Captain Simon turned off the machine. "Bob, it's not your fault. That could've been any one of us. We were told that area had been cleared already."
"Regardless, if it weren't for me, we'd all still be out there doing our job." He motioned to the machine. "Turn it on. I'm not done—I've hardly begun."
Captain Simon flipped the thing on.
PFC Bob continued. "Becky, if I don't make it back, I want you to find our kids a father figure so your parents don't have to raise our children. I want him to be someone that will raise our kids in the faith and be a better father than I've been. I also want our children to know God. Becky, promise you'll teach them what I can't teach them with their new father figure. Get them to church and have them memorize as much of the Bible as they can. I especially want them to remember Psalm 118:6, which says, 'The Lord is with me; I will not be afraid. What can mere mortals do to me?' and Psalm 31:24, which says, 'Be strong and take heart, all you who hope in the Lord.' Those two verses helped my grandfather and my father get through their trials of war, when captured by the enemy. At least that didn't happen to me."
His grandfather and his father were prisoners of war? Now it made more sense. PFC Bob didn't want to become a POW. That's why he always hesitated to jump in feet first.
Captain Simon sat up, listening intently to every word. Getting into the minds of his unit helped solidify his troops. If he could get them to think alike and complement each other, he could have the best unit around.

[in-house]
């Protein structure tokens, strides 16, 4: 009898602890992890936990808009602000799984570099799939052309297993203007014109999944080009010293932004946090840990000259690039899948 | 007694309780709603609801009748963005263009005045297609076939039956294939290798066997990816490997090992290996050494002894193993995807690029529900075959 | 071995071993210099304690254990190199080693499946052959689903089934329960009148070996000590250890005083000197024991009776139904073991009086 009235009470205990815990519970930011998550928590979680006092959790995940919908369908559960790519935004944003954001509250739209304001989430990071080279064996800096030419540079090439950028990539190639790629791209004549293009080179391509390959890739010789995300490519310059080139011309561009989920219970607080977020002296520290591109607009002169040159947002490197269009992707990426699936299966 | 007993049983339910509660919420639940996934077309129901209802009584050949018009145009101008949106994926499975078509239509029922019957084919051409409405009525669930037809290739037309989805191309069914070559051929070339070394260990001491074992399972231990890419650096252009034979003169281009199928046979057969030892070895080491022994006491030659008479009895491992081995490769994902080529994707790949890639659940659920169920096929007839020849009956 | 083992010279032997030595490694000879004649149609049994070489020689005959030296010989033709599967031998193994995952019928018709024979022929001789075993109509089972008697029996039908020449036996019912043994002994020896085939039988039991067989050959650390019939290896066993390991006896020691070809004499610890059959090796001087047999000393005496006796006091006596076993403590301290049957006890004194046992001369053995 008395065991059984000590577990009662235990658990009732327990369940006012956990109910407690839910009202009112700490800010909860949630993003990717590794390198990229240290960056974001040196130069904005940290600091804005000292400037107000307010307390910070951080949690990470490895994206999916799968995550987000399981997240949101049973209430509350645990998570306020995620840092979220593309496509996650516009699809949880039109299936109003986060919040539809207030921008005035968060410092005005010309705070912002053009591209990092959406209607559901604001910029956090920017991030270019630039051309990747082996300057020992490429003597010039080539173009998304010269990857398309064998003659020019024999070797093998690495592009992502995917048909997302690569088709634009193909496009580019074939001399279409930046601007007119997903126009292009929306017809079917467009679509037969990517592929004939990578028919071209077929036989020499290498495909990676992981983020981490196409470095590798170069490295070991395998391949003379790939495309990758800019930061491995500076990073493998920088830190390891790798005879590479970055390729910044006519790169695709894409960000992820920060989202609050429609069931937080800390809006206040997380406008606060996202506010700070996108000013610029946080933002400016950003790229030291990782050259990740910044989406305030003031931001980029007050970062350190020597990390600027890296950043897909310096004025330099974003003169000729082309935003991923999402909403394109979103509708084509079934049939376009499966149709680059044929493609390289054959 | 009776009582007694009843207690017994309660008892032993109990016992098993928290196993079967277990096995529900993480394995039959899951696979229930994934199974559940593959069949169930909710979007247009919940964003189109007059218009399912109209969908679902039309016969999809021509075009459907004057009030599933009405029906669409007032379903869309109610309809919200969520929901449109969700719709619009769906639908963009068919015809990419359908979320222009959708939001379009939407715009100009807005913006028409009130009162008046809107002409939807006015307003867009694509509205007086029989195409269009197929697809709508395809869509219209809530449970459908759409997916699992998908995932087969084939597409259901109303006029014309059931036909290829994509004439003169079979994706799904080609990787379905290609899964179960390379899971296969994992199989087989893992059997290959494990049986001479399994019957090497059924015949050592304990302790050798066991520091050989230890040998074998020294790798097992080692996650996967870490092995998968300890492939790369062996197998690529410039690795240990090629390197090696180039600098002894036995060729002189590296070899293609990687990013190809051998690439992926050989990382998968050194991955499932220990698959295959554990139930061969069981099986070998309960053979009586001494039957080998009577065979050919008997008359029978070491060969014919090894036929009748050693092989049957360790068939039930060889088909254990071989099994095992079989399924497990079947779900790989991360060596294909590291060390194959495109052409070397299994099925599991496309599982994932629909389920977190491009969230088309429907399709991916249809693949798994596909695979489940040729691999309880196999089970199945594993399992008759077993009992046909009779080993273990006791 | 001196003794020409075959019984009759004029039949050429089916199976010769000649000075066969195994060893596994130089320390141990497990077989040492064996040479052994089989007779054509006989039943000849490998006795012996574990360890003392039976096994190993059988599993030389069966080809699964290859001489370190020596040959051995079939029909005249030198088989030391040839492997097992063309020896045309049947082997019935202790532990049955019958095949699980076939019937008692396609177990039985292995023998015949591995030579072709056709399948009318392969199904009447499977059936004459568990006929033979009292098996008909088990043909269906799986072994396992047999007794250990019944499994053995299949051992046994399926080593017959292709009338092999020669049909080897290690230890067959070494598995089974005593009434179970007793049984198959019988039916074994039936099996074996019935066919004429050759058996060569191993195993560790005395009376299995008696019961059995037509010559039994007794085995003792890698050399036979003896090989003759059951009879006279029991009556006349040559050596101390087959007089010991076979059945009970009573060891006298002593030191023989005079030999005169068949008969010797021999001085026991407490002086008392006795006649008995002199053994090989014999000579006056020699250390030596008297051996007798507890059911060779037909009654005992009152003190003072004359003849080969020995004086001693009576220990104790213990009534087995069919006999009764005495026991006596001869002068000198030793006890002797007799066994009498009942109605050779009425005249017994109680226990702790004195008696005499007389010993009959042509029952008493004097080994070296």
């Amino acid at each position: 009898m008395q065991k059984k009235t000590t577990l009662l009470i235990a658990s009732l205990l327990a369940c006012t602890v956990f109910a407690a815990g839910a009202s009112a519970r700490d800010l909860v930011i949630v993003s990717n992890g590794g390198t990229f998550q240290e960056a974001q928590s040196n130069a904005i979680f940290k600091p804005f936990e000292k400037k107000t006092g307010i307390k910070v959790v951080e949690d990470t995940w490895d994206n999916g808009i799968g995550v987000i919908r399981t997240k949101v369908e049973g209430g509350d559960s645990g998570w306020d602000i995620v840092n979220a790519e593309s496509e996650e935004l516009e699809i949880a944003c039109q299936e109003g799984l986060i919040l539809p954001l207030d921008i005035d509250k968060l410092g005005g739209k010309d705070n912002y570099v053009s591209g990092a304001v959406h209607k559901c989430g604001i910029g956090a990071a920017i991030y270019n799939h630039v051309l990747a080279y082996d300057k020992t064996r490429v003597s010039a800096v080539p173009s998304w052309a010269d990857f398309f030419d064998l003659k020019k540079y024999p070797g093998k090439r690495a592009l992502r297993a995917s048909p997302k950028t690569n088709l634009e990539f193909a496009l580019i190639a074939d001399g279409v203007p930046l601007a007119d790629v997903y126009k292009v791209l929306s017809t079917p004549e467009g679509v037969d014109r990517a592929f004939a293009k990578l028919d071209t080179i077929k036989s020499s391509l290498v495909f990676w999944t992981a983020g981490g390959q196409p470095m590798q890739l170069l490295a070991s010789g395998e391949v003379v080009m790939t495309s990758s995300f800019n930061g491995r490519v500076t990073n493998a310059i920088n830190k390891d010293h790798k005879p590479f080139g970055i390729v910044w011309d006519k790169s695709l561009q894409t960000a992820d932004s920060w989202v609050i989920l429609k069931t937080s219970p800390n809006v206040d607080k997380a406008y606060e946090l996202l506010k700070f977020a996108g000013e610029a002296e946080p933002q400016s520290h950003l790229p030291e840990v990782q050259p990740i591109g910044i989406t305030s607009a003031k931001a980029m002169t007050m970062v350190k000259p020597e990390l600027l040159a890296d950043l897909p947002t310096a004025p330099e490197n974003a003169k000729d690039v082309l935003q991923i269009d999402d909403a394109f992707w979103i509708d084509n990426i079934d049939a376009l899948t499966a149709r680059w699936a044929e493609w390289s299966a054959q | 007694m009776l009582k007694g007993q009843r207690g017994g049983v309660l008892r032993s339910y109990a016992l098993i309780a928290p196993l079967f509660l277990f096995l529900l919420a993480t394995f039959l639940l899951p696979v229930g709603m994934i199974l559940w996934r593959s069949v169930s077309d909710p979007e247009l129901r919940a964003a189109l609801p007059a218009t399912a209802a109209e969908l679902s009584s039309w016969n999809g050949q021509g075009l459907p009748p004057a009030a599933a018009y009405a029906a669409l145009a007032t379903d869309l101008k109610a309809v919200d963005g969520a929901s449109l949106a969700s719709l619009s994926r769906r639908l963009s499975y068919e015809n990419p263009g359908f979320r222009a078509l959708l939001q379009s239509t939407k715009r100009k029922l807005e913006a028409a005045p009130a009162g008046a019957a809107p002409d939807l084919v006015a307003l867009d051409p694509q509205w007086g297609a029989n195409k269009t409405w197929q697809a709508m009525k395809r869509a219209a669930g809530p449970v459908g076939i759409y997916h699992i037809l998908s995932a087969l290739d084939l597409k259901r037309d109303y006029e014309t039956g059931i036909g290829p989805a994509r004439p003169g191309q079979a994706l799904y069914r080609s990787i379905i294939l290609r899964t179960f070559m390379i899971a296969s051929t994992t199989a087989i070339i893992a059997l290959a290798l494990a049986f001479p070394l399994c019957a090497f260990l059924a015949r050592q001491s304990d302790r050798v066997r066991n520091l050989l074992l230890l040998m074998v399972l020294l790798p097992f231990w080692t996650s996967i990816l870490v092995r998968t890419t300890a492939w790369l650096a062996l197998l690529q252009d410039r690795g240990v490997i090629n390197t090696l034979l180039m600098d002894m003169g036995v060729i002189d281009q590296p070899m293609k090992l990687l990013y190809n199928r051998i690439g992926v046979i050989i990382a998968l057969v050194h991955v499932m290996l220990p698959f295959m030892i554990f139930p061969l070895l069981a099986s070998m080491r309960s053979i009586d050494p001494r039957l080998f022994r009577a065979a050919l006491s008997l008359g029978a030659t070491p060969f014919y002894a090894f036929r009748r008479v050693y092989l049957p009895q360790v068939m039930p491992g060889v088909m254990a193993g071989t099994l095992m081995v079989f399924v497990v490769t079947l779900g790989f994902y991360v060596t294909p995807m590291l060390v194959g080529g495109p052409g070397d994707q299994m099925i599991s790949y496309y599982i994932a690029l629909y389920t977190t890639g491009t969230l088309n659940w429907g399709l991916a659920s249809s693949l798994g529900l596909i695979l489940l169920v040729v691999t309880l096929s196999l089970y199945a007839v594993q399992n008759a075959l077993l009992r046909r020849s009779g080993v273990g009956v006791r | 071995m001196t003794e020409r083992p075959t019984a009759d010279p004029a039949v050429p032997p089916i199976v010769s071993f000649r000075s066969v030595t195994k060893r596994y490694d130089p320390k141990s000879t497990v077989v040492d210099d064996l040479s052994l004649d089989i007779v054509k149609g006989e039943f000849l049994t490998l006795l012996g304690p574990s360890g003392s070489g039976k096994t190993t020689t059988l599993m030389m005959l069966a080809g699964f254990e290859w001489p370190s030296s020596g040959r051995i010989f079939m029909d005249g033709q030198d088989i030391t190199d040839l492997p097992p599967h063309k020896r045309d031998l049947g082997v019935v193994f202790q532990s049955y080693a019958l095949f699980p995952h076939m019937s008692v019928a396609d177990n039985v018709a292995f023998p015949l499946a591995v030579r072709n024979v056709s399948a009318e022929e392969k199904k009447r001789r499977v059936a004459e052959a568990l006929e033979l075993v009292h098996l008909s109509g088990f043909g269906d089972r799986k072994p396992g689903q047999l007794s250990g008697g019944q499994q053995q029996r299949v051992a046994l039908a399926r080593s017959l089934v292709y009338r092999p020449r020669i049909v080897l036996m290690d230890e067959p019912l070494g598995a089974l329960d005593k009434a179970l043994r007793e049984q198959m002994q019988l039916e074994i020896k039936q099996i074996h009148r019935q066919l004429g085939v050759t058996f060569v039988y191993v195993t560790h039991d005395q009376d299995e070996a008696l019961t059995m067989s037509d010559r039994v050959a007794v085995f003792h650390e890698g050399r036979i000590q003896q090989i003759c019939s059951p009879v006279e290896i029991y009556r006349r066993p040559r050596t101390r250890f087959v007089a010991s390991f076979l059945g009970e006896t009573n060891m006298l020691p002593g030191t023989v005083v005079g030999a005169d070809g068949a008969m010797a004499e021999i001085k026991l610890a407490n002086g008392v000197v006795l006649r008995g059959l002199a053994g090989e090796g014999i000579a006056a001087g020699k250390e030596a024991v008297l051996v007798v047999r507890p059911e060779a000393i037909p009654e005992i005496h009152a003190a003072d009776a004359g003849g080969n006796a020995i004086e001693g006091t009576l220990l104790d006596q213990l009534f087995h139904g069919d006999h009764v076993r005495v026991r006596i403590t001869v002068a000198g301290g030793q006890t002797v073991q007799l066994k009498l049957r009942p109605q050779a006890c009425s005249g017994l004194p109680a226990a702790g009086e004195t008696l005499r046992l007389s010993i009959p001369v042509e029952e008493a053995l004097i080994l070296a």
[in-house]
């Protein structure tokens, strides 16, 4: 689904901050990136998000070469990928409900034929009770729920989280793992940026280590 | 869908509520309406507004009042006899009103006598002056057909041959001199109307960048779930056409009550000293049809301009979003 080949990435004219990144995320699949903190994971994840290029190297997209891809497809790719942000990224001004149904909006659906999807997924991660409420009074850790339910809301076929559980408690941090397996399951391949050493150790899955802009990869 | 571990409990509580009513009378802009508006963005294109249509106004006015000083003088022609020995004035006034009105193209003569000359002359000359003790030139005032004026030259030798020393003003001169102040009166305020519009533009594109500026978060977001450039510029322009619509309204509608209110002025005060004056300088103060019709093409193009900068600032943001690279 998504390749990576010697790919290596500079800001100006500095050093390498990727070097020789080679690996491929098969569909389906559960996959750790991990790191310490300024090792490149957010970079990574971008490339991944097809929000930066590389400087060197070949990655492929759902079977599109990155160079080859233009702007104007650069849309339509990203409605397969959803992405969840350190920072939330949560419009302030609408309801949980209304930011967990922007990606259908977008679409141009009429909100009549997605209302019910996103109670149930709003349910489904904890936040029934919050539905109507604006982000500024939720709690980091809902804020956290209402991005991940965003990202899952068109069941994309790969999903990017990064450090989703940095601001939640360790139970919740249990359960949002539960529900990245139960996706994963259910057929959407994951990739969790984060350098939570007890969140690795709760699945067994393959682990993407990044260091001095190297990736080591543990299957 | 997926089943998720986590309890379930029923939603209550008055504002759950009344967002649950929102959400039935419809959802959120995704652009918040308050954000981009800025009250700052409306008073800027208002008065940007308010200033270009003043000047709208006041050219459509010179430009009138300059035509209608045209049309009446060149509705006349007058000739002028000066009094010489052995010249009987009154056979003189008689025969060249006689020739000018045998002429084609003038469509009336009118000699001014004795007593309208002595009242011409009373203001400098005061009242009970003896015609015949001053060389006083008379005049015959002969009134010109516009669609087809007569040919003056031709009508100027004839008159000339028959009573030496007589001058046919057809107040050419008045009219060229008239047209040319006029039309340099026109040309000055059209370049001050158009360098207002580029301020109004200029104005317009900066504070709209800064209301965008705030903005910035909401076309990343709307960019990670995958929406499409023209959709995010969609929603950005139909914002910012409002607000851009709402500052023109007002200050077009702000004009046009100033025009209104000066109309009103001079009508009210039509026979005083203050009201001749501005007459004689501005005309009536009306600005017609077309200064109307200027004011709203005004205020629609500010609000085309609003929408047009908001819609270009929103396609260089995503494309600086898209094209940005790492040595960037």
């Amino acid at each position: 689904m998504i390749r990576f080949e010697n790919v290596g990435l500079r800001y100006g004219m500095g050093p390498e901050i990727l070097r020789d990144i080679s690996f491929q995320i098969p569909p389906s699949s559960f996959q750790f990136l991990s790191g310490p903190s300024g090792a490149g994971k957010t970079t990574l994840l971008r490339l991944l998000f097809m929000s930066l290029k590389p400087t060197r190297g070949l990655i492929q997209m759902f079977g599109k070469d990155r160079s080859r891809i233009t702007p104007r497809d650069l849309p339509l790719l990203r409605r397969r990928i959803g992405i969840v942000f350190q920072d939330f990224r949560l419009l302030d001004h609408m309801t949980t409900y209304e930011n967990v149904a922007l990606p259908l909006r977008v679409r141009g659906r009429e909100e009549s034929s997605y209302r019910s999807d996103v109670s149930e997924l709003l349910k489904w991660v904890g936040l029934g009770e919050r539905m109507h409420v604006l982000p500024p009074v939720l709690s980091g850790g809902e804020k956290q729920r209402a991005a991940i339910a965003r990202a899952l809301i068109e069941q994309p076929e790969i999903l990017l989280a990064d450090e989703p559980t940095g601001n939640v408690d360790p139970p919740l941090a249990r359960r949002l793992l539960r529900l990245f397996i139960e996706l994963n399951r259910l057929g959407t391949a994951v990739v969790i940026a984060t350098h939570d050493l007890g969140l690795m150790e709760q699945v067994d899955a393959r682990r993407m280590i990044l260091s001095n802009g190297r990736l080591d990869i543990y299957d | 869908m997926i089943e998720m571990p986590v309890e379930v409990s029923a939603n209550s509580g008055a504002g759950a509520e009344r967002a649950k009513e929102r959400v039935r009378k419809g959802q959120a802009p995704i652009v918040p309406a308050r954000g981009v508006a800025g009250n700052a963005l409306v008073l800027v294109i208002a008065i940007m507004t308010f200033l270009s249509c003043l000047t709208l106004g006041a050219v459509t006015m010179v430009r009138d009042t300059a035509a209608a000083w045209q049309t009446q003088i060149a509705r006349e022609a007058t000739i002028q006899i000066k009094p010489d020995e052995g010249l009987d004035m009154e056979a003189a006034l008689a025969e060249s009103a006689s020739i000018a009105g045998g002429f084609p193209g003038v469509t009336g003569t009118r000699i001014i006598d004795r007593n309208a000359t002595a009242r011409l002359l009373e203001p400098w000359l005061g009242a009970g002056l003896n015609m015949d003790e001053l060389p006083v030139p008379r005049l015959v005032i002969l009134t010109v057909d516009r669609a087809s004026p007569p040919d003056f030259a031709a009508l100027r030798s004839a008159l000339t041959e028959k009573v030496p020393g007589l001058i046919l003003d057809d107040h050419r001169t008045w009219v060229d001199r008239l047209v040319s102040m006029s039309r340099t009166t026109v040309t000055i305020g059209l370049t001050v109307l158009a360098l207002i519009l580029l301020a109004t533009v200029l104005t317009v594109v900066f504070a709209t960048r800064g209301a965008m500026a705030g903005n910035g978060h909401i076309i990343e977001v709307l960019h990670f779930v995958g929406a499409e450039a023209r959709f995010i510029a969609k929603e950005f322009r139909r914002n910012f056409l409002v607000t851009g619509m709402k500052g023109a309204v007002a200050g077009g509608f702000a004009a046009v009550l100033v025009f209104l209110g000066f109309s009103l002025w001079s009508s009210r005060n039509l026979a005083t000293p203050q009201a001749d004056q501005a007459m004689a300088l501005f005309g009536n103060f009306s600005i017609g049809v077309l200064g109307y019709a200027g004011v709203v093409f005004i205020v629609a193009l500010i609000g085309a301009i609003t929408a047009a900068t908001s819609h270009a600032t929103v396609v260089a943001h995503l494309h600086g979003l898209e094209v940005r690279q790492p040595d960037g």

"I also want them to memorize Psalm 23, and 2 Samuel 22: 2-4. Those are two messages that will get them through so many things. They need to commit them to memory if they're ever in trouble and don't have a Bible with them."
Captain Simon wondered what PFC Bob was talking about, since Captain Simon had never read a Bible. His family was filled with angry atheists. But he didn't want to be anything like them. Maybe he needed to know more? So he reached over, opened the drawer to the nightstand, and grabbed the Bible,
"You don't know where that is, do you?" PFC Bob asked him.
Captain Simon shook his head. PFC Bob took the Bible and showed him Psalm 23 and 2 Samuel 22. "Psalm 23 lets my kids know that God is with them, even in the toughest of times, or the darkest of nights. They should just have faith. 2 Samuel 22: 2-4 lets them know that God can handle any problem, no matter how big, and they'll be saved from evil and their enemies. They're very powerful things to memorize. I want my children and my children's children to know what's gone through the heads of their ancestors when faced with the terror of death. I want to tell them what happened, starting with their grandfather, back in World War II."
Now it was getting good for Captain Simon. He loved war stories, especially if the good guys won. He leaned back and just listened, the Bible still in his hands.
"My grandfather, John Lewis, was born back in 1923. He was a funny kid, always cracking a joke. His father was rather strict and would force his kids to memorize parts of the Bible. The guy believed anything could be taken from you except your memories. So John learned much of the Bible from his father. John didn't have any real skills for a job, and since there wasn't much money after the Great Depression, John joined the Army when he was 18. Now back then, the Air Force, as we know it, didn't exist yet."
"That's right," Captain Simon said. "It was called the Army Air Forces, but changed by President Truman through the National Security Act of 1947."
PFC Bob smiled slightly. "You know your history."
Captain Simon shrugged, not wanting to say he had a college degree in history. "It's a hobby of mine. I like anything to do with the military."